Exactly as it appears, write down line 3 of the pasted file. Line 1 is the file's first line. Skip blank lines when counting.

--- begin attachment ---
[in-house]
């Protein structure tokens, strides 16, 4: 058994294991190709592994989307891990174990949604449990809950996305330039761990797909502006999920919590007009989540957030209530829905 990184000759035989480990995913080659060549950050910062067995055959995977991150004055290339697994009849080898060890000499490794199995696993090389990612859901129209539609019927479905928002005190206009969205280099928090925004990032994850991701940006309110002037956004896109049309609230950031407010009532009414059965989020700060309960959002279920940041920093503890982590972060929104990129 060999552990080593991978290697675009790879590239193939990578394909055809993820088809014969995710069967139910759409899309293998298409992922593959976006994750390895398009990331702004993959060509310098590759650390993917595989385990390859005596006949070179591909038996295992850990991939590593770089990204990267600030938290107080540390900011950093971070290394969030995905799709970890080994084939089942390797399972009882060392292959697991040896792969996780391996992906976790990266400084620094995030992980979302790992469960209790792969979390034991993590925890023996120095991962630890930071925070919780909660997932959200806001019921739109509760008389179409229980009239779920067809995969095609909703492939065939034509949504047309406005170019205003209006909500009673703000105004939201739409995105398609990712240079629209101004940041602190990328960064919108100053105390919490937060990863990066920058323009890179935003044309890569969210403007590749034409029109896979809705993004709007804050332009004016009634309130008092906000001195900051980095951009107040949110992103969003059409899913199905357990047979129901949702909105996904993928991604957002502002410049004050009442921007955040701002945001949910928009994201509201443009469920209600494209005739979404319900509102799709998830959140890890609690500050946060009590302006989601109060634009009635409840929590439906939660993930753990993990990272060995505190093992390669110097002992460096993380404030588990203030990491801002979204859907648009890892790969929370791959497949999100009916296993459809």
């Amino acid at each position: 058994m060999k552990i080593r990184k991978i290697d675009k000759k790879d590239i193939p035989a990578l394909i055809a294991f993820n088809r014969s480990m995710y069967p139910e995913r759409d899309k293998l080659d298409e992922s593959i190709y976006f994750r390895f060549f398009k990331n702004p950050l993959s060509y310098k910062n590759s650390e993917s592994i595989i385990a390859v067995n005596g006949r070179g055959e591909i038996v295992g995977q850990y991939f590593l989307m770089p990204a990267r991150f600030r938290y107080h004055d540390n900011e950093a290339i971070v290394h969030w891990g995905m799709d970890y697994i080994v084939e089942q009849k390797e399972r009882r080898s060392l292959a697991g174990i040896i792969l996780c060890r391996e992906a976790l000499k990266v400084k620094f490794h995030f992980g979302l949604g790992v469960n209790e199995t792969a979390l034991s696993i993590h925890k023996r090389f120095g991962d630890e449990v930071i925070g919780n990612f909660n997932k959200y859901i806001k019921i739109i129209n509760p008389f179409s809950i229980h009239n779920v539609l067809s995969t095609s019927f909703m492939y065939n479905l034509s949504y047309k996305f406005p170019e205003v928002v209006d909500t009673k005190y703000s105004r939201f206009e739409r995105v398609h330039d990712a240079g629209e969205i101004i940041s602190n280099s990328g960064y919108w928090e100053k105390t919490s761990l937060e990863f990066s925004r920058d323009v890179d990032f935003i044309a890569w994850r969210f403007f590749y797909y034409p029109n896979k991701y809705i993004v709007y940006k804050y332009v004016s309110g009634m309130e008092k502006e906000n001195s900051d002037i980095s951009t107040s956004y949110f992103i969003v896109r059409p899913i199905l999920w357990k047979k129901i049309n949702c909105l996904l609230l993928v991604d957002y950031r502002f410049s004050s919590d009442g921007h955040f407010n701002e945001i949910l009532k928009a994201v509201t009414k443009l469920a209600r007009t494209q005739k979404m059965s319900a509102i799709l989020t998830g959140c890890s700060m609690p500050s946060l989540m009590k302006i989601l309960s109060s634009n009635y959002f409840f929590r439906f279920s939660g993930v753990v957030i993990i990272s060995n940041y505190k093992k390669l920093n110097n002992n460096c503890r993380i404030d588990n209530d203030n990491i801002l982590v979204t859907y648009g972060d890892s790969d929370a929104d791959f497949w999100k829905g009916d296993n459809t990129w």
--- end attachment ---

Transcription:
């Amino acid at each position: 058994m060999k552990i080593r990184k991978i290697d675009k000759k790879d590239i193939p035989a990578l394909i055809a294991f993820n088809r014969s480990m995710y069967p139910e995913r759409d899309k293998l080659d298409e992922s593959i190709y976006f994750r390895f060549f398009k990331n702004p950050l993959s060509y310098k910062n590759s650390e993917s592994i595989i385990a390859v067995n005596g006949r070179g055959e591909i038996v295992g995977q850990y991939f590593l989307m770089p990204a990267r991150f600030r938290y107080h004055d540390n900011e950093a290339i971070v290394h969030w891990g995905m799709d970890y697994i080994v084939e089942q009849k390797e399972r009882r080898s060392l292959a697991g174990i040896i792969l996780c060890r391996e992906a976790l000499k990266v400084k620094f490794h995030f992980g979302l949604g790992v469960n209790e199995t792969a979390l034991s696993i993590h925890k023996r090389f120095g991962d630890e449990v930071i925070g919780n990612f909660n997932k959200y859901i806001k019921i739109i129209n509760p008389f179409s809950i229980h009239n779920v539609l067809s995969t095609s019927f909703m492939y065939n479905l034509s949504y047309k996305f406005p170019e205003v928002v209006d909500t009673k005190y703000s105004r939201f206009e739409r995105v398609h330039d990712a240079g629209e969205i101004i940041s602190n280099s990328g960064y919108w928090e100053k105390t919490s761990l937060e990863f990066s925004r920058d323009v890179d990032f935003i044309a890569w994850r969210f403007f590749y797909y034409p029109n896979k991701y809705i993004v709007y940006k804050y332009v004016s309110g009634m309130e008092k502006e906000n001195s900051d002037i980095s951009t107040s956004y949110f992103i969003v896109r059409p899913i199905l999920w357990k047979k129901i049309n949702c909105l996904l609230l993928v991604d957002y950031r502002f410049s004050s919590d009442g921007h955040f407010n701002e945001i949910l009532k928009a994201v509201t009414k443009l469920a209600r007009t494209q005739k979404m059965s319900a509102i799709l989020t998830g959140c890890s700060m609690p500050s946060l989540m009590k302006i989601l309960s109060s634009n009635y959002f409840f929590r439906f279920s939660g993930v753990v957030i993990i990272s060995n940041y505190k093992k390669l920093n110097n002992n460096c503890r993380i404030d588990n209530d203030n990491i801002l982590v979204t859907y648009g972060d890892s790969d929370a929104d791959f497949w999100k829905g009916d296993n459809t990129w």